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Diego Sanchez-Ancochea Co-authors New CROP Poverty Brief on Social Policy Architecture and Poverty Eradication in the Post-MDGs Agenda
Diego Sanchez-Ancochea has co-authored a briefing paper for CROP on 'Social Policy Architecture and Poverty Eradication in the post-MDGs agenda'.
The brief, co-authored with Juliana Martinez Franzoni of the University of Costa Rica, argues that:
The lack of adequate social services is a key factor locking people into poverty
Extending social services to the poor is a positive trend, but unless service provision caters for both the poor and the non-poor, the sustainability and quality of these services will be under threat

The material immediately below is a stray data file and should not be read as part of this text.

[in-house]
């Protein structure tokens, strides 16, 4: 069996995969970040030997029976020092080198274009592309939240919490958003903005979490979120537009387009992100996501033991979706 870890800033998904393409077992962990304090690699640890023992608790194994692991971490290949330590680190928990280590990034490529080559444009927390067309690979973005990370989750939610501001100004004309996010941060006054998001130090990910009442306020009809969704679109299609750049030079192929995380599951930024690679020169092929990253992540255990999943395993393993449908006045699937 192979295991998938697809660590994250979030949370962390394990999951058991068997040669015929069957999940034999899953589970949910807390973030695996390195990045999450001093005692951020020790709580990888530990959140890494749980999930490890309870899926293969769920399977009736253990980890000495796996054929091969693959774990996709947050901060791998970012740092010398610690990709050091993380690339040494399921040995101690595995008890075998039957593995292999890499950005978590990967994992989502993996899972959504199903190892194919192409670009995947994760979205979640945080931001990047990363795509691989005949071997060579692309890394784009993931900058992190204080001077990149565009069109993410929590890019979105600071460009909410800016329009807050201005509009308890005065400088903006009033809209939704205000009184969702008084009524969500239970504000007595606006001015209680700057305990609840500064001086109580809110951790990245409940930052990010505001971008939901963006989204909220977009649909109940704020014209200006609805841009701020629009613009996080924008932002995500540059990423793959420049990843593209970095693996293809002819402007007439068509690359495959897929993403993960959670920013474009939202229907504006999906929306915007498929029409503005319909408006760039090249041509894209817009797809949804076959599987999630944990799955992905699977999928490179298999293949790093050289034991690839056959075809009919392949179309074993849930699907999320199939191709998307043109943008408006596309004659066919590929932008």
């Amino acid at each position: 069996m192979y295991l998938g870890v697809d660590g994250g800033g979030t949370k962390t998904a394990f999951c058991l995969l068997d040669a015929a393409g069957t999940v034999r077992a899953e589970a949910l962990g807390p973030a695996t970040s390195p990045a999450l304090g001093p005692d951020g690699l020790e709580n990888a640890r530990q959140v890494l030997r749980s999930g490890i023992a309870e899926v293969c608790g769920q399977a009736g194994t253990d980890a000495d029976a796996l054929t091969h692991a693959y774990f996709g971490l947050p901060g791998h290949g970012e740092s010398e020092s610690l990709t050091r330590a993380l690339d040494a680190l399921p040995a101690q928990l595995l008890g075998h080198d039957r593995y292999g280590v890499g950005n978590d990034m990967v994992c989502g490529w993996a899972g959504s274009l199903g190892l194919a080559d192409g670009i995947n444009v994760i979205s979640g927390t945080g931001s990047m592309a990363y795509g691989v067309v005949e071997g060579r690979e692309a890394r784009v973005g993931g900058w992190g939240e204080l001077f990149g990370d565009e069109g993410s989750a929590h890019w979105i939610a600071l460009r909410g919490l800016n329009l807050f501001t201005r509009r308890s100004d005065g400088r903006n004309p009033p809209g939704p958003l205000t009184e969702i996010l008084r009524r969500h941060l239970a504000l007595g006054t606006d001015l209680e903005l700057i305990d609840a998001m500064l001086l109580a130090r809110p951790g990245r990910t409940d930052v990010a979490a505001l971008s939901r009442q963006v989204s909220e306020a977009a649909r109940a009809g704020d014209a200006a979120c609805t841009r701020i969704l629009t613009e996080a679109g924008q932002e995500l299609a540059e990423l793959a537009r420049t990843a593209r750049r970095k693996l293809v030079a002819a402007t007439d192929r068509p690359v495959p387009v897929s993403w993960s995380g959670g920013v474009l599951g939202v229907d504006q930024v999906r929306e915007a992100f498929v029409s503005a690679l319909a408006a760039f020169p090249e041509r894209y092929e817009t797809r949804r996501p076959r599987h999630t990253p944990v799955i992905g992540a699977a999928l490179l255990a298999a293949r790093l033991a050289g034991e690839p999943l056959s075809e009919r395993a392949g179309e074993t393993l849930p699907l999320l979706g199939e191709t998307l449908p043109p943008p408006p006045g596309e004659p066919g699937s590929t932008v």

Building universal services requires addressing the political dynamics behind policy formation as reflected in policy architectures
Policy architectures leading to universalism must simultaneously incorporate lower and middle income groups; target measures so that they complement universal programs rather being developed in parallel; and regulate private providers and restrict their expansion
Lessons from Costa Rica’s policy architecture can shed light on reform agendas both in countries with robust yet stratified social policy, as well as in countries struggling to overcome a history of exclusionary social policy
CROP was created in 1992 to promote social science research that theorizes and provides understanding of poverty in a global context.